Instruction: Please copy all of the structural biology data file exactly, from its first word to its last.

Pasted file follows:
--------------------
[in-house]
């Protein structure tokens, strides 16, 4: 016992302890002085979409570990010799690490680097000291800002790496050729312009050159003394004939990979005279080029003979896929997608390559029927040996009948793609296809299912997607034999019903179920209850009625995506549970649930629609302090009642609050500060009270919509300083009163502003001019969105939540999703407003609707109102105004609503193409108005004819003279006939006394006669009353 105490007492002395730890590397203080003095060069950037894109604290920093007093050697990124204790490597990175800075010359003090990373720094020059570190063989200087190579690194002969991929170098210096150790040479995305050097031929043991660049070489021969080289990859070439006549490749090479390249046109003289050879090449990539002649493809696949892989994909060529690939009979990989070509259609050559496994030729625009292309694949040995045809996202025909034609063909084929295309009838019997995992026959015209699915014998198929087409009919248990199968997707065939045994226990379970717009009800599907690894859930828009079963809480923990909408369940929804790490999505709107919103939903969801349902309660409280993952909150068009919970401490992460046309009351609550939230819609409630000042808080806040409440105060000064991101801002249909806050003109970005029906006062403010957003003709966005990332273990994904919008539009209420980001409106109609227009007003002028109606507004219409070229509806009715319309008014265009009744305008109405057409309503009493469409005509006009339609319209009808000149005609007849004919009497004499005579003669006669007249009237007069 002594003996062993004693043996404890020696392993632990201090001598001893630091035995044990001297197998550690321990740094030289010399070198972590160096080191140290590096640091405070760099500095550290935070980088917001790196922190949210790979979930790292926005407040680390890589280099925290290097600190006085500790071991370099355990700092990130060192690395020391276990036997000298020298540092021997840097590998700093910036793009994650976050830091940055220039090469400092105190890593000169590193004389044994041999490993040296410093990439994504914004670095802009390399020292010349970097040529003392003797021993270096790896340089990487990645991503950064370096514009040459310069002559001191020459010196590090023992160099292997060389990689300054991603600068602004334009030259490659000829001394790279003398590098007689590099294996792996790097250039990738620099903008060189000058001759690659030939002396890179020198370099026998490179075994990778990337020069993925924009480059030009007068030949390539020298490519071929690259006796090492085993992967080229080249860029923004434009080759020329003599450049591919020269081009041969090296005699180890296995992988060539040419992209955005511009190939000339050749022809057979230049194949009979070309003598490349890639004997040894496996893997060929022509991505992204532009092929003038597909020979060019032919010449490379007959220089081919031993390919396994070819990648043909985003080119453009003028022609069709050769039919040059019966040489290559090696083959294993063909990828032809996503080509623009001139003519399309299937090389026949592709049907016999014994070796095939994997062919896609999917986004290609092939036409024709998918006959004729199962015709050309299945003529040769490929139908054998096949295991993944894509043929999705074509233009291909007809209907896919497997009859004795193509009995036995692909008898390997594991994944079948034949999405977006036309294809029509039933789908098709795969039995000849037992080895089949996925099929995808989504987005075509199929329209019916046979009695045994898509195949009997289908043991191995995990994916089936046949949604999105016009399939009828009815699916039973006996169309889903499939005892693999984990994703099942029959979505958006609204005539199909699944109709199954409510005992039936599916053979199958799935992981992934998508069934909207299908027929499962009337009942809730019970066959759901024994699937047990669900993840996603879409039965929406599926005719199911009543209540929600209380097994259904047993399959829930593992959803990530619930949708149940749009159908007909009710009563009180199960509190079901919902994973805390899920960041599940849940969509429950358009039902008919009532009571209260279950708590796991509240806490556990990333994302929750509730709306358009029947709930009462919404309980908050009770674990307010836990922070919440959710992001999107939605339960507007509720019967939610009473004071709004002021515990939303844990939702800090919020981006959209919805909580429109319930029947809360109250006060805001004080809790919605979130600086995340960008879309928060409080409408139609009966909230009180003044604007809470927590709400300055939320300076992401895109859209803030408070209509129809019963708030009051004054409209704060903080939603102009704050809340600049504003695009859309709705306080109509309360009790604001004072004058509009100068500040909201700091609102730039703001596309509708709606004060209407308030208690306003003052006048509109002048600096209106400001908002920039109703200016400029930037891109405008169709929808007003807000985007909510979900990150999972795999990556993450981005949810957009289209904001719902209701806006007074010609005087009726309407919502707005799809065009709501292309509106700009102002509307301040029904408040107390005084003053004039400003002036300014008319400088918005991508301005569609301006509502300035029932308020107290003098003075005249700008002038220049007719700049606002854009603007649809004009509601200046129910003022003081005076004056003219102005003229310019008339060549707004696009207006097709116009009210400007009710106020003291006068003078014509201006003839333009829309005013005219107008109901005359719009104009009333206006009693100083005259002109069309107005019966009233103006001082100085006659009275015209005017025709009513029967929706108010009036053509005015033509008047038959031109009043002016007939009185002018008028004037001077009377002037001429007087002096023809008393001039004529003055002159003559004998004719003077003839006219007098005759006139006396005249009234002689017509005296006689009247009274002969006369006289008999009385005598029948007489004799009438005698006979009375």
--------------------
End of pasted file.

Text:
[in-house]
């Protein structure tokens, strides 16, 4: 016992302890002085979409570990010799690490680097000291800002790496050729312009050159003394004939990979005279080029003979896929997608390559029927040996009948793609296809299912997607034999019903179920209850009625995506549970649930629609302090009642609050500060009270919509300083009163502003001019969105939540999703407003609707109102105004609503193409108005004819003279006939006394006669009353 105490007492002395730890590397203080003095060069950037894109604290920093007093050697990124204790490597990175800075010359003090990373720094020059570190063989200087190579690194002969991929170098210096150790040479995305050097031929043991660049070489021969080289990859070439006549490749090479390249046109003289050879090449990539002649493809696949892989994909060529690939009979990989070509259609050559496994030729625009292309694949040995045809996202025909034609063909084929295309009838019997995992026959015209699915014998198929087409009919248990199968997707065939045994226990379970717009009800599907690894859930828009079963809480923990909408369940929804790490999505709107919103939903969801349902309660409280993952909150068009919970401490992460046309009351609550939230819609409630000042808080806040409440105060000064991101801002249909806050003109970005029906006062403010957003003709966005990332273990994904919008539009209420980001409106109609227009007003002028109606507004219409070229509806009715319309008014265009009744305008109405057409309503009493469409005509006009339609319209009808000149005609007849004919009497004499005579003669006669007249009237007069 002594003996062993004693043996404890020696392993632990201090001598001893630091035995044990001297197998550690321990740094030289010399070198972590160096080191140290590096640091405070760099500095550290935070980088917001790196922190949210790979979930790292926005407040680390890589280099925290290097600190006085500790071991370099355990700092990130060192690395020391276990036997000298020298540092021997840097590998700093910036793009994650976050830091940055220039090469400092105190890593000169590193004389044994041999490993040296410093990439994504914004670095802009390399020292010349970097040529003392003797021993270096790896340089990487990645991503950064370096514009040459310069002559001191020459010196590090023992160099292997060389990689300054991603600068602004334009030259490659000829001394790279003398590098007689590099294996792996790097250039990738620099903008060189000058001759690659030939002396890179020198370099026998490179075994990778990337020069993925924009480059030009007068030949390539020298490519071929690259006796090492085993992967080229080249860029923004434009080759020329003599450049591919020269081009041969090296005699180890296995992988060539040419992209955005511009190939000339050749022809057979230049194949009979070309003598490349890639004997040894496996893997060929022509991505992204532009092929003038597909020979060019032919010449490379007959220089081919031993390919396994070819990648043909985003080119453009003028022609069709050769039919040059019966040489290559090696083959294993063909990828032809996503080509623009001139003519399309299937090389026949592709049907016999014994070796095939994997062919896609999917986004290609092939036409024709998918006959004729199962015709050309299945003529040769490929139908054998096949295991993944894509043929999705074509233009291909007809209907896919497997009859004795193509009995036995692909008898390997594991994944079948034949999405977006036309294809029509039933789908098709795969039995000849037992080895089949996925099929995808989504987005075509199929329209019916046979009695045994898509195949009997289908043991191995995990994916089936046949949604999105016009399939009828009815699916039973006996169309889903499939005892693999984990994703099942029959979505958006609204005539199909699944109709199954409510005992039936599916053979199958799935992981992934998508069934909207299908027929499962009337009942809730019970066959759901024994699937047990669900993840996603879409039965929406599926005719199911009543209540929600209380097994259904047993399959829930593992959803990530619930949708149940749009159908007909009710009563009180199960509190079901919902994973805390899920960041599940849940969509429950358009039902008919009532009571209260279950708590796991509240806490556990990333994302929750509730709306358009029947709930009462919404309980908050009770674990307010836990922070919440959710992001999107939605339960507007509720019967939610009473004071709004002021515990939303844990939702800090919020981006959209919805909580429109319930029947809360109250006060805001004080809790919605979130600086995340960008879309928060409080409408139609009966909230009180003044604007809470927590709400300055939320300076992401895109859209803030408070209509129809019963708030009051004054409209704060903080939603102009704050809340600049504003695009859309709705306080109509309360009790604001004072004058509009100068500040909201700091609102730039703001596309509708709606004060209407308030208690306003003052006048509109002048600096209106400001908002920039109703200016400029930037891109405008169709929808007003807000985007909510979900990150999972795999990556993450981005949810957009289209904001719902209701806006007074010609005087009726309407919502707005799809065009709501292309509106700009102002509307301040029904408040107390005084003053004039400003002036300014008319400088918005991508301005569609301006509502300035029932308020107290003098003075005249700008002038220049007719700049606002854009603007649809004009509601200046129910003022003081005076004056003219102005003229310019008339060549707004696009207006097709116009009210400007009710106020003291006068003078014509201006003839333009829309005013005219107008109901005359719009104009009333206006009693100083005259002109069309107005019966009233103006001082100085006659009275015209005017025709009513029967929706108010009036053509005015033509008047038959031109009043002016007939009185002018008028004037001077009377002037001429007087002096023809008393001039004529003055002159003559004998004719003077003839006219007098005759006139006396005249009234002689017509005296006689009247009274002969006369006289008999009385005598029948007489004799009438005698006979009375």